A controversial charter amendment that would require San Francisco to spend nearly $3 billion to boost The City’s affordable housing stock could be knocked off the November ballot.
The affordable-housing measure was placed on the ballot in January by Supervisor Chris Daly with a super majority of support on the 11-member Board of Supervisors. The three city legislators who voted against it are considered more moderate members and allies of Mayor Gavin Newsom: Sean Elsbernd, Michela Alioto-Pier and Carmen Chu.
Now, Elsbernd has introduced a motion to have the board vote at Tuesday’s board meeting to withdraw the affordable-housing measure from the ballot. To do so would take six votes.
Daly criticized Elsbernd’s motion.
“It’s pretty clearly an 11th hour move to subvert the will of the board and take the opportunity away from the voters to weigh in on an important issue,” Daly said.
At least one supervisor who voted for the housing measure in January said he is giving “serious consideration” to switching his support and voting against it.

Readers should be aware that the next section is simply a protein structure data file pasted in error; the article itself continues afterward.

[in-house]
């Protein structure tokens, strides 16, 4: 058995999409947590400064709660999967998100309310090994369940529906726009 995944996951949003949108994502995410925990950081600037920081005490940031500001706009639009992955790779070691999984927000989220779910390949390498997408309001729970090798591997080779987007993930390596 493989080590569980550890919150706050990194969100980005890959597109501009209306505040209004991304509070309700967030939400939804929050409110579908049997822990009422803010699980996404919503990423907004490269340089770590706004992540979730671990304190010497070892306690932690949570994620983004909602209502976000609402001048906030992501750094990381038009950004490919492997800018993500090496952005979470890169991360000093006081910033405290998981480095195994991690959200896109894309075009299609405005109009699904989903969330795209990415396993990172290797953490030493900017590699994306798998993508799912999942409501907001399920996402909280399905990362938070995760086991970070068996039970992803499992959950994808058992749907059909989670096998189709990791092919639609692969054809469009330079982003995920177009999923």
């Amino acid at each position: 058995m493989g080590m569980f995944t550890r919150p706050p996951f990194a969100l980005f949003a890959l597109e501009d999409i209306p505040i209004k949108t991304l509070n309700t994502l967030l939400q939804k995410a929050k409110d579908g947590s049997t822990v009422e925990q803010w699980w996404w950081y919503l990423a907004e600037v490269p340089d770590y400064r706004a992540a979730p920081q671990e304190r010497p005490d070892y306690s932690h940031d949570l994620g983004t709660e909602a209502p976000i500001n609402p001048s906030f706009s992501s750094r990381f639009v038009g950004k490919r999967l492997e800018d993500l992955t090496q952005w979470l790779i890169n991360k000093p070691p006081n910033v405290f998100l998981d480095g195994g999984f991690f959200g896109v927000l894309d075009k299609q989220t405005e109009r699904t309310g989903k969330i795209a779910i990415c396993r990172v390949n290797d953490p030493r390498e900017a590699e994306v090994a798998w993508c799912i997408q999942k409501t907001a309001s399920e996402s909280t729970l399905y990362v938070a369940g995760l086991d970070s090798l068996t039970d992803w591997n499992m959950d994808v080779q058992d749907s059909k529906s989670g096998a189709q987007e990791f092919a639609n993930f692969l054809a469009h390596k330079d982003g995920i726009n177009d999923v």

Supervisor Jake McGoldrick said after serving as chair of the board’s budget committee, he now realizes how “narrowly constrained” city officials are when balancing the budget due to spending mandates and labor contracts.
The funding, he said, is “locked in to the point where the budget process itself is terribly frustrating.”
Newsom has criticized the measure as something San Francisco cannot afford and has said set spending requirements are not sound fiscal policy.
Voters, however, have already approved a number of spending mandates. Last fiscal year, The City was required by law to earmark $200.9 million for minimum staffing levels at the Police Department, $137.4 million for children services and $75.5 million for public libraries, among other spending mandates.
If Daly’s housing measure remains on the ballot and is approved by voters, The City would spend about $2.7 billion on creating below-market-rate housing during the next 15 years. It would require spending a baseline amount — $88 million in its first year — on housing in addition to setting aside 2.5 cents for every property-tax dollar for housing needs — estimated at $34 million in its first year.